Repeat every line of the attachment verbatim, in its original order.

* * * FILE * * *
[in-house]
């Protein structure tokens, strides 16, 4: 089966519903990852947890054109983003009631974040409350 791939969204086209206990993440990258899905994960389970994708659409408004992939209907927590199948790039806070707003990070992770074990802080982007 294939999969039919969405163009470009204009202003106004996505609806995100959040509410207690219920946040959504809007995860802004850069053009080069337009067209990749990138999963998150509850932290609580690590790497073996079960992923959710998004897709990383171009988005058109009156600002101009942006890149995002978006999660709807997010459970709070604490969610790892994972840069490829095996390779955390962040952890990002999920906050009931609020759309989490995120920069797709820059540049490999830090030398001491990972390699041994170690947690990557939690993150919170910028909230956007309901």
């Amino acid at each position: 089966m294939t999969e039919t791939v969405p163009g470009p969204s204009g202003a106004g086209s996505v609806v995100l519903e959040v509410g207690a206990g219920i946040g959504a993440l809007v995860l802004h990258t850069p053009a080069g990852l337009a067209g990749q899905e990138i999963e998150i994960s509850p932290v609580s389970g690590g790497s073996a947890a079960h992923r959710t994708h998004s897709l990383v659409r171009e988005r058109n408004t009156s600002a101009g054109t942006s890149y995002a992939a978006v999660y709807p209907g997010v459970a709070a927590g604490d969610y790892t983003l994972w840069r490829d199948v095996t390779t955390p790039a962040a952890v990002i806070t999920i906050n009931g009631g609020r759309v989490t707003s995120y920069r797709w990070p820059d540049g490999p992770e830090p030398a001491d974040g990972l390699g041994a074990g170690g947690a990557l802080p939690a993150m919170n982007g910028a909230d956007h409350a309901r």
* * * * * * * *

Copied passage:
[in-house]
């Protein structure tokens, strides 16, 4: 089966519903990852947890054109983003009631974040409350 791939969204086209206990993440990258899905994960389970994708659409408004992939209907927590199948790039806070707003990070992770074990802080982007 294939999969039919969405163009470009204009202003106004996505609806995100959040509410207690219920946040959504809007995860802004850069053009080069337009067209990749990138999963998150509850932290609580690590790497073996079960992923959710998004897709990383171009988005058109009156600002101009942006890149995002978006999660709807997010459970709070604490969610790892994972840069490829095996390779955390962040952890990002999920906050009931609020759309989490995120920069797709820059540049490999830090030398001491990972390699041994170690947690990557939690993150919170910028909230956007309901």
């Amino acid at each position: 089966m294939t999969e039919t791939v969405p163009g470009p969204s204009g202003a106004g086209s996505v609806v995100l519903e959040v509410g207690a206990g219920i946040g959504a993440l809007v995860l802004h990258t850069p053009a080069g990852l337009a067209g990749q899905e990138i999963e998150i994960s509850p932290v609580s389970g690590g790497s073996a947890a079960h992923r959710t994708h998004s897709l990383v659409r171009e988005r058109n408004t009156s600002a101009g054109t942006s890149y995002a992939a978006v999660y709807p209907g997010v459970a709070a927590g604490d969610y790892t983003l994972w840069r490829d199948v095996t390779t955390p790039a962040a952890v990002i806070t999920i906050n009931g009631g609020r759309v989490t707003s995120y920069r797709w990070p820059d540049g490999p992770e830090p030398a001491d974040g990972l390699g041994a074990g170690g947690a990557l802080p939690a993150m919170n982007g910028a909230d956007h409350a309901r």